International Tax Frauds are Flourishing Now with More Taxpayer Financial Information Required Under the Law
The U.S. federal law requires “U.S. persons” as that technical term is defined through complex Title 31 regulations, to provide and report extensive financial account information about the U.S. person. The report is referred to as the “FBAR” – foreign bank account report. An explanation of how it works is set out here, in an earlier post, *Nuances of FBAR – Foreign Bank Account Report Filings – for USCs and LPRs living outside the U.S.
The current electronic form is referenced here:
The FBAR information includes not only the taxpayer name and bank, but also the account number and the highest account balance. Plus, failing to comply with the law of the FBAR can have devastating affects to individuals, as was the case to Mr. Zwerner. See, Why the Zwerner FBAR Case is Probably a Pyrrhic Victory for the Government – for USCs and LPRs Living Outside the U.S. (Part II).
The combination of (1) extensive financial information required under the law to be provided, and (2) aggressive enforcement by the government with potentially financially devastating penalties to the individuals, has provided a toxic mix for criminals who are alarming individuals in thinking they will be prosecuted by he U.S. federal government unless the financial information is provided immediately.
The information provided is a “crook’s dream”! Imagine if organized crime groups can access the information of an individual’s account, account number (possibly with multiple banks and multiple accounts throughout the world), their address, their identifying numbers, etc.
The old paper form was replaced last year by an electronic form (114). Specifically, filing of the FBAR form is not with the IRS, but rather with FinCEN. This form includes passport numbers, bank account addresses, account information, taxpayer identification numbers, along with extensive personal and financial information. See old form and some highlights here:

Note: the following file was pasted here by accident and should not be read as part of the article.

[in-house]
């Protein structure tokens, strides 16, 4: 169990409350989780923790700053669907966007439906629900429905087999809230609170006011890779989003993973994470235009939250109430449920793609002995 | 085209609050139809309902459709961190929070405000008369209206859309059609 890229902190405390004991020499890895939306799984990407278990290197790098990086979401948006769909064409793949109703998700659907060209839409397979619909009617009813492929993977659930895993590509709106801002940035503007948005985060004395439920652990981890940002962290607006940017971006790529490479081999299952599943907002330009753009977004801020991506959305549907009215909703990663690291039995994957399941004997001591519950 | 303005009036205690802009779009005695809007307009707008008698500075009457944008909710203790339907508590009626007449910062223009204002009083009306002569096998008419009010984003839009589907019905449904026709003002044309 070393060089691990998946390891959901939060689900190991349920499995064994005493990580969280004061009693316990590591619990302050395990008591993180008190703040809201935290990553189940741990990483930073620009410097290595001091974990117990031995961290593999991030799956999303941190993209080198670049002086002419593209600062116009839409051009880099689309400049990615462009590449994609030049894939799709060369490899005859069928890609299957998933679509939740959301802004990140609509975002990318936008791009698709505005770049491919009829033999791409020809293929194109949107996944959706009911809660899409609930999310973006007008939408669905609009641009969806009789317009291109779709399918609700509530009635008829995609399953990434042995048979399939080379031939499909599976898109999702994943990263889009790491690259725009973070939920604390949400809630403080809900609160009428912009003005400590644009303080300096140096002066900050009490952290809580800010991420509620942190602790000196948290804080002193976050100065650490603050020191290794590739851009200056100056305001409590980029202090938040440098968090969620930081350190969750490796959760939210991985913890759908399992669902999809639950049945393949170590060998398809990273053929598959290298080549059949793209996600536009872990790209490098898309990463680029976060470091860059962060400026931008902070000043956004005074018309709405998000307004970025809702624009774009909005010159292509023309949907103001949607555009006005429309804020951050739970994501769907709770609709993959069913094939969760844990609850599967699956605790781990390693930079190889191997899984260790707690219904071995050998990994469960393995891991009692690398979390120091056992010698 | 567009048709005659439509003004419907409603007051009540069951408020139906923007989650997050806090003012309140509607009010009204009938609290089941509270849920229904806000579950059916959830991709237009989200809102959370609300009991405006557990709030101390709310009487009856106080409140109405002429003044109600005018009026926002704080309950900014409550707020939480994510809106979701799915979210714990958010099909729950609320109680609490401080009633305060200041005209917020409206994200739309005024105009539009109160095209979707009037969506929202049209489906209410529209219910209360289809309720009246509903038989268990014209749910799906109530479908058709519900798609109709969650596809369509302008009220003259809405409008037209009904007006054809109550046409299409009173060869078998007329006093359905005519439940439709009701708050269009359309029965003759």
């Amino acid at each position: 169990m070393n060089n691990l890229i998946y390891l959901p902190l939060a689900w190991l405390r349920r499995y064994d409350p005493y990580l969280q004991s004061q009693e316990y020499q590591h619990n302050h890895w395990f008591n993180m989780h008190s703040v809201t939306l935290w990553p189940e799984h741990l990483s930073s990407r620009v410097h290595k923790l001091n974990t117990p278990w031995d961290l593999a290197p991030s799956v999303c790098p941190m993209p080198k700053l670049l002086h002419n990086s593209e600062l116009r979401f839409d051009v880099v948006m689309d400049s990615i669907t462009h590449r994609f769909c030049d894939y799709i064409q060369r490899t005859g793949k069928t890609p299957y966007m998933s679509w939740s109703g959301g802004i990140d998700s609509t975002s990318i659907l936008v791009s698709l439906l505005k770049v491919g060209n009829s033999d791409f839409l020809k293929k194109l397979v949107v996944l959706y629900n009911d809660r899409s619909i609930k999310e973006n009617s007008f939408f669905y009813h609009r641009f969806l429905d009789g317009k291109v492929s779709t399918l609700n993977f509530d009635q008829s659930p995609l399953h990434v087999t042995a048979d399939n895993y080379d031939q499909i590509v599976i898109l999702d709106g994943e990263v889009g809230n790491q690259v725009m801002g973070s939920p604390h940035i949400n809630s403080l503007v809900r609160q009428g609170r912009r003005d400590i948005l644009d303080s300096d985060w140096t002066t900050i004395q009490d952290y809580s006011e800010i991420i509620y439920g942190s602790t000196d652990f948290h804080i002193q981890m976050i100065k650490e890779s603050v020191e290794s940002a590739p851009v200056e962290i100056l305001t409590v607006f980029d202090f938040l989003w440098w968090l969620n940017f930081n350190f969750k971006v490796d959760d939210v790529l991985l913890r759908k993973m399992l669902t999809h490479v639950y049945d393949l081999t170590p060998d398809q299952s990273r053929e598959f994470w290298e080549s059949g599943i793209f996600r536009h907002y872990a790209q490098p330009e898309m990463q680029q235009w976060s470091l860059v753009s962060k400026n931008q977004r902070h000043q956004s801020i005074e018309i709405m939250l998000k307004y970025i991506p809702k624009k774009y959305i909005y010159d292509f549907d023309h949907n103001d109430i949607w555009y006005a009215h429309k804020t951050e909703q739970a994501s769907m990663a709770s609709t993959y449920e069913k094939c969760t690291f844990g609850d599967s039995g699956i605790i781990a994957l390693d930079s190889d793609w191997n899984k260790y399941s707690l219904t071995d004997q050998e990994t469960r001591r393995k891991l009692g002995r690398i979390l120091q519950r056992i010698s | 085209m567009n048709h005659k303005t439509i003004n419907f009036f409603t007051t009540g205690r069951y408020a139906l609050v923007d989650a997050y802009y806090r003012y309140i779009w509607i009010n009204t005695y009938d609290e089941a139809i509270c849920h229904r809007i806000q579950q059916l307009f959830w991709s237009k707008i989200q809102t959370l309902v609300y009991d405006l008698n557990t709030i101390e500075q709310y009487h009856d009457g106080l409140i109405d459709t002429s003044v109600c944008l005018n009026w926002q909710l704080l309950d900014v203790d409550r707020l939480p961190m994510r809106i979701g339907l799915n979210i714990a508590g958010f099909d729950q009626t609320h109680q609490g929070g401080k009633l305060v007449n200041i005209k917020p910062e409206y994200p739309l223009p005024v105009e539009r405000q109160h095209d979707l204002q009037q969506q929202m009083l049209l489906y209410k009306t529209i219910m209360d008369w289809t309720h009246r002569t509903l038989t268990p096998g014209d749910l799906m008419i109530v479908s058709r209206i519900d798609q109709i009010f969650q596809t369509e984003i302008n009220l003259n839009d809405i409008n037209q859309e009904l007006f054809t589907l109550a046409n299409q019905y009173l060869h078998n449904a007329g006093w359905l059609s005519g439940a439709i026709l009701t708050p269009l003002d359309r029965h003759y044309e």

It must now be filed electronically on Form 114, Report of Foreign Bank and Financial Accounts through the BSA E-Filing System website. The electronic form supersedes TD F 90-22.1 (the FBAR form that was used in prior years).
This treasure trove of information in the wrong hands, can wreak havoc on individuals and their personal finances. Plus, there is not a legal remedy against the U.S. federal for an individual who has their financial information stolen under the guise of tax and bank finance legal compliance.
A follow-up post will show examples of recent scams received around the world., which appear very legitimate on their face. I have recently been asked by multiple persons residing overseas if the FBAR request for information is legitimate. Details to follow in a follow-on post.
Individuals need to be cautious in many ways when handling their financial and tax affairs. For instance, see, Take Caution when Completing a “Tax Organizer” Provided by Your Tax Return Preparer.